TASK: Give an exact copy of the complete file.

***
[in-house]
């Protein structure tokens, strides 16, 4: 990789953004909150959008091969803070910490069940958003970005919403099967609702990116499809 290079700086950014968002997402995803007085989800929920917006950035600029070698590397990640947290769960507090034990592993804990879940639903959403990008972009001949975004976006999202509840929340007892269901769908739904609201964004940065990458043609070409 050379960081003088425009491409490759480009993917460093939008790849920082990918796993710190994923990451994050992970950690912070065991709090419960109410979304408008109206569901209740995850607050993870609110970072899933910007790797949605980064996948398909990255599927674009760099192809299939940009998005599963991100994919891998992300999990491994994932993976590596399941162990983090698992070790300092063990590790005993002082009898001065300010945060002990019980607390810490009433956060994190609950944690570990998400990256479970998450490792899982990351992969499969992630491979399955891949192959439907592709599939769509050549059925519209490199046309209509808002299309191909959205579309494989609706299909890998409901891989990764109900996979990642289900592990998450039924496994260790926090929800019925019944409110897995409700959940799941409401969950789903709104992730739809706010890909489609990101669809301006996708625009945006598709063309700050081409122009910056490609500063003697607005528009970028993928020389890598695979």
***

[in-house]
């Protein structure tokens, strides 16, 4: 990789953004909150959008091969803070910490069940958003970005919403099967609702990116499809 290079700086950014968002997402995803007085989800929920917006950035600029070698590397990640947290769960507090034990592993804990879940639903959403990008972009001949975004976006999202509840929340007892269901769908739904609201964004940065990458043609070409 050379960081003088425009491409490759480009993917460093939008790849920082990918796993710190994923990451994050992970950690912070065991709090419960109410979304408008109206569901209740995850607050993870609110970072899933910007790797949605980064996948398909990255599927674009760099192809299939940009998005599963991100994919891998992300999990491994994932993976590596399941162990983090698992070790300092063990590790005993002082009898001065300010945060002990019980607390810490009433956060994190609950944690570990998400990256479970998450490792899982990351992969499969992630491979399955891949192959439907592709599939769509050549059925519209490199046309209509808002299309191909959205579309494989609706299909890998409901891989990764109900996979990642289900592990998450039924496994260790926090929800019925019944409110897995409700959940799941409401969950789903709104992730739809706010890909489609990101669809301006996708625009945006598709063309700050081409122009910056490609500063003697607005528009970028993928020389890598695979």